Tikorangi notes: the surprise success of dried persimmons

016Persimmons. These are a glorious sight in autumn but more decorative than useful here. Ours is an old astringent variety – mouth-puckeringly so until it is super ripe and then I really only like the jelly-like centre segments. We don’t eat many of them. I tried buying the fruit of the non-astringent recent introductions, which can be eaten at the crisp stage like an apple. I was a little underwhelmed – I preferred apples.
015I recently read that persimmon fruit dry well and even the astringent types can be picked before fully ripe, sliced and dried and they will lose their astringency. Truly, we were very sceptical. But it works. It really does. The first batch I sliced, skin and all, and dried on a rack over our woodburner. It was a bit hot for them and the skin was a little tough. This second batch I used a sharp knife to remove the skin – which wasn’t difficult – and then sliced and put in the oven on fan bake at a very low temperature for several hours. They aren’t fully dried so I will store them in small packages in the deep freeze lest they go mouldy in our humid climate.
018 (2)If you like dried fruit or eat muesli, they will make an excellent addition. I plan on using them as a substitute for dried apricots. They don’t taste the same but they will fill the same role. As with any dried food, they shrivel away to very little. I doubt that my forays into dried persimmons are going to make much of an inroad to our total crop – I won’t be drying hundreds of them and there is a large crop on the tree. But we are always interested in adding variety to our diet and dried persimmons take little effort to utilise a crop that we would otherwise waste.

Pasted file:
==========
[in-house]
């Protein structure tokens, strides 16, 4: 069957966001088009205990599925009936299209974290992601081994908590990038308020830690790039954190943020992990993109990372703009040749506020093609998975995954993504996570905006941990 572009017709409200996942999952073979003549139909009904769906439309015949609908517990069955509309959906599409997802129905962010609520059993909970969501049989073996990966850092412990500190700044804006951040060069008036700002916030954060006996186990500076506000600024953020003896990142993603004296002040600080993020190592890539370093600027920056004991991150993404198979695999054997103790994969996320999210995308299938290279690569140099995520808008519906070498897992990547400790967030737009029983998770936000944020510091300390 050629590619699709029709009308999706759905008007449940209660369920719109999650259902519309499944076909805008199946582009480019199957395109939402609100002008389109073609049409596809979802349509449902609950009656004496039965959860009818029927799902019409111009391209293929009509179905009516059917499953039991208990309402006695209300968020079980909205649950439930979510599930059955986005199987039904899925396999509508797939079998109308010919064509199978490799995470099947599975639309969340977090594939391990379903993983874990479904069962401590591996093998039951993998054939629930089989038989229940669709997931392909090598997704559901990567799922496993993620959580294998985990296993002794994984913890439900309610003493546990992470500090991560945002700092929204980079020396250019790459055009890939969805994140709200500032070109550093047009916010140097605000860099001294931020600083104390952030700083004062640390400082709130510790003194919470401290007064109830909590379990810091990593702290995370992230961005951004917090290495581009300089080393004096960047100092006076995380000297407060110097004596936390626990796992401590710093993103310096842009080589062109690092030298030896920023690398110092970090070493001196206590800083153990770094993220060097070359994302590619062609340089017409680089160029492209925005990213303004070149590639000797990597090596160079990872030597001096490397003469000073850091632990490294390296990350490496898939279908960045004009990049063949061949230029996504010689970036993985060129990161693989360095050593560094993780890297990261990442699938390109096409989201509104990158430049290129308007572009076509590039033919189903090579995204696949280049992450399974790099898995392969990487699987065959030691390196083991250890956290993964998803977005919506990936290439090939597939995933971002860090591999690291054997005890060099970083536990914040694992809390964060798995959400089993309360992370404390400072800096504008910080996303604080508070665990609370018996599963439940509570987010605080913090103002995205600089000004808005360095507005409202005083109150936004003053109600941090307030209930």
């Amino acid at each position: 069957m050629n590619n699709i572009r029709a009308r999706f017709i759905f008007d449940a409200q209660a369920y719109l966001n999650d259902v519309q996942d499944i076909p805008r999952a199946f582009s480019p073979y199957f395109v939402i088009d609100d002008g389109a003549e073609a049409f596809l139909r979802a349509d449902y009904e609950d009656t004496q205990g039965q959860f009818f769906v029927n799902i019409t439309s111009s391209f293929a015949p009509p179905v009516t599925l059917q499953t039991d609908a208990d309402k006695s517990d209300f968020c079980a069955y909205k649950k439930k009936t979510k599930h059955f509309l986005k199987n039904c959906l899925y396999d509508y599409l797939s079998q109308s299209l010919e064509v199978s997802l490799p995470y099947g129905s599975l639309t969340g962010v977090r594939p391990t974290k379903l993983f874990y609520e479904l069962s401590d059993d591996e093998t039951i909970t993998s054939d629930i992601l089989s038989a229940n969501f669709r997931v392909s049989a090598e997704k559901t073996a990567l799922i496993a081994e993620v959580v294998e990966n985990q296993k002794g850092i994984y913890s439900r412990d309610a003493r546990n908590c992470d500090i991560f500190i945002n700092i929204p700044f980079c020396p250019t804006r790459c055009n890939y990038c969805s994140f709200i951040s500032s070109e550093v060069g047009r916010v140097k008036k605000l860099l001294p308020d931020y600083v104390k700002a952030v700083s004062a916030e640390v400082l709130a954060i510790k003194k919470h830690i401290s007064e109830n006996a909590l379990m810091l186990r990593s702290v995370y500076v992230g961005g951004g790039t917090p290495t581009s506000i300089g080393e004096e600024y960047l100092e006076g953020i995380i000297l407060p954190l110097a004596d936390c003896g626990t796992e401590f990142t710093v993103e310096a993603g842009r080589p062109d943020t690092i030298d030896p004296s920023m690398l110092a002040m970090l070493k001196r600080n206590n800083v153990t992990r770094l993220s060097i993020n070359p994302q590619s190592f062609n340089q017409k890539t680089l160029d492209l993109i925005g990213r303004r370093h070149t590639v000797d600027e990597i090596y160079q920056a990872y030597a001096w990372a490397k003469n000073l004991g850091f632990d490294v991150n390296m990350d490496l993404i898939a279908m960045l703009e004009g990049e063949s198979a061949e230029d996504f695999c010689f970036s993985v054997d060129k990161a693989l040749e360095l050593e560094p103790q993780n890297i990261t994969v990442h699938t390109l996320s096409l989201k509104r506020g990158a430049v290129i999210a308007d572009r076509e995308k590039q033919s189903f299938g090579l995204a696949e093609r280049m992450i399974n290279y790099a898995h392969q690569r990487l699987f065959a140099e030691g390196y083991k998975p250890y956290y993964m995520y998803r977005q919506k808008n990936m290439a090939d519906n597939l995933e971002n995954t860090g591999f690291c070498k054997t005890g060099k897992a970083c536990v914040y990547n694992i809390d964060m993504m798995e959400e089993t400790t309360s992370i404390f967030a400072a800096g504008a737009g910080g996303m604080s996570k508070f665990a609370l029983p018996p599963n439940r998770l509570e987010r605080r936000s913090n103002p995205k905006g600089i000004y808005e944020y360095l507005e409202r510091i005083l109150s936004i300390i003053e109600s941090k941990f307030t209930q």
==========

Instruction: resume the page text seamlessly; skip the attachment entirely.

If you want to know more about persimmons, I wrote about them in a Plant Collector back in 2013.

Persimmons with Dahlia Orchid. How could I resist?

Persimmons with Dahlia Orchid. How could I resist?

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2 thoughts on “Tikorangi notes: the surprise success of dried persimmons

  1. Bev Fothergill

    We love our Fuju Persimmons. It’s true the odd one lacks flavour, but if they ripen to a rich colour and you can feel just a wee bit of ‘give’, they are delicious peeled and eaten in slices. Chopped they make a superb Chutney (see Rowan Bishop’s ‘Vegetarian Kitchen’) blended with dates and tamarind.
    We live near the coast in Bay of Plenty, and can grow many sub-tropical. Maybe our climate makes a difference.
    I have tried some grown in Nelson. They are altogether different with 3 big stones inside and no flavour to speak of. Fuju is all flesh, no stones.
    I dry them in the dehydrator and like to make a fruit salad with other dried fruits; apples, pears, kiwifruit all from our trees, and some prunes, reconstituted in apple juice.

    1. Abbie Jury Post author

      Oh that is interesting, but I am not sure that persimmons need a hot climate. Being deciduous, and being grown extensively in Japan suggests they are reasonably hardy. It must be a poor selection that has stones – not struck that. But maybe I need to try Fuyu again.

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